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As many people here, I know of a few identities involving expressions of the type $\sum_{i}\ f(i)$, with "arbitrarily complicated $f(\cdot)$", as well as closed formulas in some cases.

I also know of a few references (Concrete Mathematics, A=B) that can help me with "hard" sums. However, is there a reference on the web that lists useful identities and related open problems (i.e. expressions for which no closed forms are known)? I wouldn't expect any single reference to be comprehensive, but perhaps there are some that I should know about?

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An old but probably still relevant source is the book Combinatorial Identities by Riordan. –  ndkrempel Dec 24 '10 at 17:42
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This question is rather general, since a lot of mathematics (eg, enumerative combinatorics, enumerative algebraic geometry, etc) can be stated in this form... –  Igor Rivin Dec 24 '10 at 17:43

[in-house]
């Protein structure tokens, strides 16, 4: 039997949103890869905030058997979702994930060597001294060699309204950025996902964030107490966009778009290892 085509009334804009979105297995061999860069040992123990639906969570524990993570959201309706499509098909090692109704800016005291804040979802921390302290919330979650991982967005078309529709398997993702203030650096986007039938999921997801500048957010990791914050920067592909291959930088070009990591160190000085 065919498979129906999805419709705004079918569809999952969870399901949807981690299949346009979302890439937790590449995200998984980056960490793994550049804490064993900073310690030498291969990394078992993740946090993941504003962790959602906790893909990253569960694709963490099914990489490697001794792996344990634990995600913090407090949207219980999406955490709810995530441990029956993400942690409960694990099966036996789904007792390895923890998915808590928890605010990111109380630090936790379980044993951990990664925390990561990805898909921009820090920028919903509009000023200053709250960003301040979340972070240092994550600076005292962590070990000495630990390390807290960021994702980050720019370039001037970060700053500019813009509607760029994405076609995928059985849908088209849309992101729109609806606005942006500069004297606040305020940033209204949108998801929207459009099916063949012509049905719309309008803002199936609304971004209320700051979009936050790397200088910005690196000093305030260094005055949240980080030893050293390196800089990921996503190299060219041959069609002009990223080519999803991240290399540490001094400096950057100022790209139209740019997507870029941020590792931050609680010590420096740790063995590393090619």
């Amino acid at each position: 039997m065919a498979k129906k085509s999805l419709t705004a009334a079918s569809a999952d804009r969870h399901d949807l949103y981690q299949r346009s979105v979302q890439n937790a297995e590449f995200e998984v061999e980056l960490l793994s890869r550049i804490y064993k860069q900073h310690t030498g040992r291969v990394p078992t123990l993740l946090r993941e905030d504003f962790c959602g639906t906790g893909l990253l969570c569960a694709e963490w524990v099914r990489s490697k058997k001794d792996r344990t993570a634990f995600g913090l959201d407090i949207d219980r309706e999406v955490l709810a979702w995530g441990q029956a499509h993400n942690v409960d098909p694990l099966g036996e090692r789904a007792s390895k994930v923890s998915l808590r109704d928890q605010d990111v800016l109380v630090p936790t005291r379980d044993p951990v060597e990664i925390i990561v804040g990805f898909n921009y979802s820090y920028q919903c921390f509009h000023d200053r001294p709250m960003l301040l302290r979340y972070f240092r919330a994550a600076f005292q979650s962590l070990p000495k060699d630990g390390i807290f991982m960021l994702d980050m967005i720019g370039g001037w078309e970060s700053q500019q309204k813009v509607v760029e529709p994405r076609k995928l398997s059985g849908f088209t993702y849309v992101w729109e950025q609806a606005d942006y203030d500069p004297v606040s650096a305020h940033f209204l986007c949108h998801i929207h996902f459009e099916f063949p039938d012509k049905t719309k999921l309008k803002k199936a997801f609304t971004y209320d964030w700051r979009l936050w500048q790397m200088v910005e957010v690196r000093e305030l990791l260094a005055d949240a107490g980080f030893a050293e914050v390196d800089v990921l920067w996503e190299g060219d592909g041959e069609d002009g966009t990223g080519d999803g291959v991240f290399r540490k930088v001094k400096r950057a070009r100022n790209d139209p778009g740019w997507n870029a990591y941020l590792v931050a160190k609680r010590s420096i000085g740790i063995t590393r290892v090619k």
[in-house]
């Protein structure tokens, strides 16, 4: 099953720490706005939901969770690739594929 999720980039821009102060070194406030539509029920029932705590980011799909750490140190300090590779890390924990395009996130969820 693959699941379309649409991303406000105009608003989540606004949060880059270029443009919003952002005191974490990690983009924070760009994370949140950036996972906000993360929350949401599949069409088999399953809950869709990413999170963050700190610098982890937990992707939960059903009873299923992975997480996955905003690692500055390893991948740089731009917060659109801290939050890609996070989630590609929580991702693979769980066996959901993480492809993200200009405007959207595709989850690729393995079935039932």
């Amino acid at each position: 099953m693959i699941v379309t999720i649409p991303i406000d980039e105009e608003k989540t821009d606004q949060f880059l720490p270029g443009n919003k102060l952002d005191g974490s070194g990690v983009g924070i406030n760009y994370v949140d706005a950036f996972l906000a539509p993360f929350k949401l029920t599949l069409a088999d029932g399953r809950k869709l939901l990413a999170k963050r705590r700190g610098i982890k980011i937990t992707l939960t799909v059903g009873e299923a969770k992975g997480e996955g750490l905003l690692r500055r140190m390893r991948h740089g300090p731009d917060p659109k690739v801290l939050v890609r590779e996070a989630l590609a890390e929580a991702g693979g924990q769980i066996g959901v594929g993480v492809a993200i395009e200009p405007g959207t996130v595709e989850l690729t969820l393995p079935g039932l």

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I don't know the answer to your question, but if it were my question I think I'd type "combinatorial identities" into Google and follow the URL-trail until I either found what I was looking for or convinced myself that it doesn't exist. –  Gerry Myerson Dec 24 '10 at 20:31
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2 Answers 2

You can find a few hundred pages of all sorts of combinatorial identities as well as summation techniques collected in the notebooks of Henry W. Gould. (Look for the 8 volumes in pdf format half way down the page...)

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Thanks, I did not know about that reference. –  Anthony Labarre Dec 26 '10 at 10:21
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Some (but not all) formulas and approaches:

http://en.wikipedia.org/wiki/Indefinite_sum

Some other identities and question signs where result is still open question:

http://en.wikipedia.org/wiki/Derivatives_and_integrals_of_elementary_functions_in_alternative_calculi

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A multiline $$x=y$$ comment. –  Anton Geraschenko Jun 25 '13 at 4:56
    
@Anton Geraschenko how you do it? When I press enter a new line is not added. It works only with formulas, but not with lists, say? –  Anixx Jun 25 '13 at 4:57
    
Even on the old MO, hitting enter did not affect the final displayed comment. Multiline comments were always achieved through displayed equations ... putting the math between double dollar signs. –  Anton Geraschenko Jun 25 '13 at 5:00
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